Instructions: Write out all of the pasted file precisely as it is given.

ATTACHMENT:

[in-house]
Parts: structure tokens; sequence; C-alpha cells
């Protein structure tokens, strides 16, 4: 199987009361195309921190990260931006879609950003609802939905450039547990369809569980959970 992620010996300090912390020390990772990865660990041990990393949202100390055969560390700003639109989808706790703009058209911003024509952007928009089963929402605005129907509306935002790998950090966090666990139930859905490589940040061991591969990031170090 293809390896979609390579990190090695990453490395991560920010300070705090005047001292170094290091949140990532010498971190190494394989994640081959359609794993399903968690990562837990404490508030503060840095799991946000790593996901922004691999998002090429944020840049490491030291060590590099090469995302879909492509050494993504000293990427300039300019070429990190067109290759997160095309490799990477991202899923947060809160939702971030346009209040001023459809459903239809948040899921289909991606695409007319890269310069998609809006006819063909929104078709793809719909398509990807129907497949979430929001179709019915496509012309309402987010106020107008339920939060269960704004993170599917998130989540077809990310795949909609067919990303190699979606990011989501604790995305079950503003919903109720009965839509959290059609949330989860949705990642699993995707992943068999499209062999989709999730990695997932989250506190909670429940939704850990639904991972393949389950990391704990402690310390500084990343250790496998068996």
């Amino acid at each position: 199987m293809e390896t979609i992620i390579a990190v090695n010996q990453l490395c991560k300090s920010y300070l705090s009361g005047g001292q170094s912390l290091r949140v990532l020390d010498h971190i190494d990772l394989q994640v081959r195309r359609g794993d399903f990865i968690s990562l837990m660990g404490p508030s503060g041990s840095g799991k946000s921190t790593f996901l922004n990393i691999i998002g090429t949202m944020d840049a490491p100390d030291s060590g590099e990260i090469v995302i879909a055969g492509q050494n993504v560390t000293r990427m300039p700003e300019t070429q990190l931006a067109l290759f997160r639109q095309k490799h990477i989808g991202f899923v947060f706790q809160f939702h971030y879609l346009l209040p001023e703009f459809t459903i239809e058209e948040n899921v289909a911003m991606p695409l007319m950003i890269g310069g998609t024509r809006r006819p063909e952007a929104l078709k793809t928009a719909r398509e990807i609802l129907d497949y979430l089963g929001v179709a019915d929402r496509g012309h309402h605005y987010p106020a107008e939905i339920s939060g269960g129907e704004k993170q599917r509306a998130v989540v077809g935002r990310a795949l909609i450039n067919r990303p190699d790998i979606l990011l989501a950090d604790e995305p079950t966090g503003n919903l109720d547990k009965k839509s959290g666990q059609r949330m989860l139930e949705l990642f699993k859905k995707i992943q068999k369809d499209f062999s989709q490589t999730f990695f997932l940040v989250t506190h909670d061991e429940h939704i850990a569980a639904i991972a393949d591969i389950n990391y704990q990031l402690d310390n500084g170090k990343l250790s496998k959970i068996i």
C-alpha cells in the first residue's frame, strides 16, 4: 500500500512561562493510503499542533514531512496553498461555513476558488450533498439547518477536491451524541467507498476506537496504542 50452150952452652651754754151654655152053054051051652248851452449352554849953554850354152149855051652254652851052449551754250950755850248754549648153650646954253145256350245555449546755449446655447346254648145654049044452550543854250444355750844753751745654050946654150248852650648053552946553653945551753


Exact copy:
[in-house]
Parts: structure tokens; sequence; C-alpha cells
């Protein structure tokens, strides 16, 4: 199987009361195309921190990260931006879609950003609802939905450039547990369809569980959970 992620010996300090912390020390990772990865660990041990990393949202100390055969560390700003639109989808706790703009058209911003024509952007928009089963929402605005129907509306935002790998950090966090666990139930859905490589940040061991591969990031170090 293809390896979609390579990190090695990453490395991560920010300070705090005047001292170094290091949140990532010498971190190494394989994640081959359609794993399903968690990562837990404490508030503060840095799991946000790593996901922004691999998002090429944020840049490491030291060590590099090469995302879909492509050494993504000293990427300039300019070429990190067109290759997160095309490799990477991202899923947060809160939702971030346009209040001023459809459903239809948040899921289909991606695409007319890269310069998609809006006819063909929104078709793809719909398509990807129907497949979430929001179709019915496509012309309402987010106020107008339920939060269960704004993170599917998130989540077809990310795949909609067919990303190699979606990011989501604790995305079950503003919903109720009965839509959290059609949330989860949705990642699993995707992943068999499209062999989709999730990695997932989250506190909670429940939704850990639904991972393949389950990391704990402690310390500084990343250790496998068996």
């Amino acid at each position: 199987m293809e390896t979609i992620i390579a990190v090695n010996q990453l490395c991560k300090s920010y300070l705090s009361g005047g001292q170094s912390l290091r949140v990532l020390d010498h971190i190494d990772l394989q994640v081959r195309r359609g794993d399903f990865i968690s990562l837990m660990g404490p508030s503060g041990s840095g799991k946000s921190t790593f996901l922004n990393i691999i998002g090429t949202m944020d840049a490491p100390d030291s060590g590099e990260i090469v995302i879909a055969g492509q050494n993504v560390t000293r990427m300039p700003e300019t070429q990190l931006a067109l290759f997160r639109q095309k490799h990477i989808g991202f899923v947060f706790q809160f939702h971030y879609l346009l209040p001023e703009f459809t459903i239809e058209e948040n899921v289909a911003m991606p695409l007319m950003i890269g310069g998609t024509r809006r006819p063909e952007a929104l078709k793809t928009a719909r398509e990807i609802l129907d497949y979430l089963g929001v179709a019915d929402r496509g012309h309402h605005y987010p106020a107008e939905i339920s939060g269960g129907e704004k993170q599917r509306a998130v989540v077809g935002r990310a795949l909609i450039n067919r990303p190699d790998i979606l990011l989501a950090d604790e995305p079950t966090g503003n919903l109720d547990k009965k839509s959290g666990q059609r949330m989860l139930e949705l990642f699993k859905k995707i992943q068999k369809d499209f062999s989709q490589t999730f990695f997932l940040v989250t506190h909670d061991e429940h939704i850990a569980a639904i991972a393949d591969i389950n990391y704990q990031l402690d310390n500084g170090k990343l250790s496998k959970i068996i």
C-alpha cells in the first residue's frame, strides 16, 4: 500500500512561562493510503499542533514531512496553498461555513476558488450533498439547518477536491451524541467507498476506537496504542 50452150952452652651754754151654655152053054051051652248851452449352554849953554850354152149855051652254652851052449551754250950755850248754549648153650646954253145256350245555449546755449446655447346254648145654049044452550543854250444355750844753751745654050946654150248852650648053552946553653945551753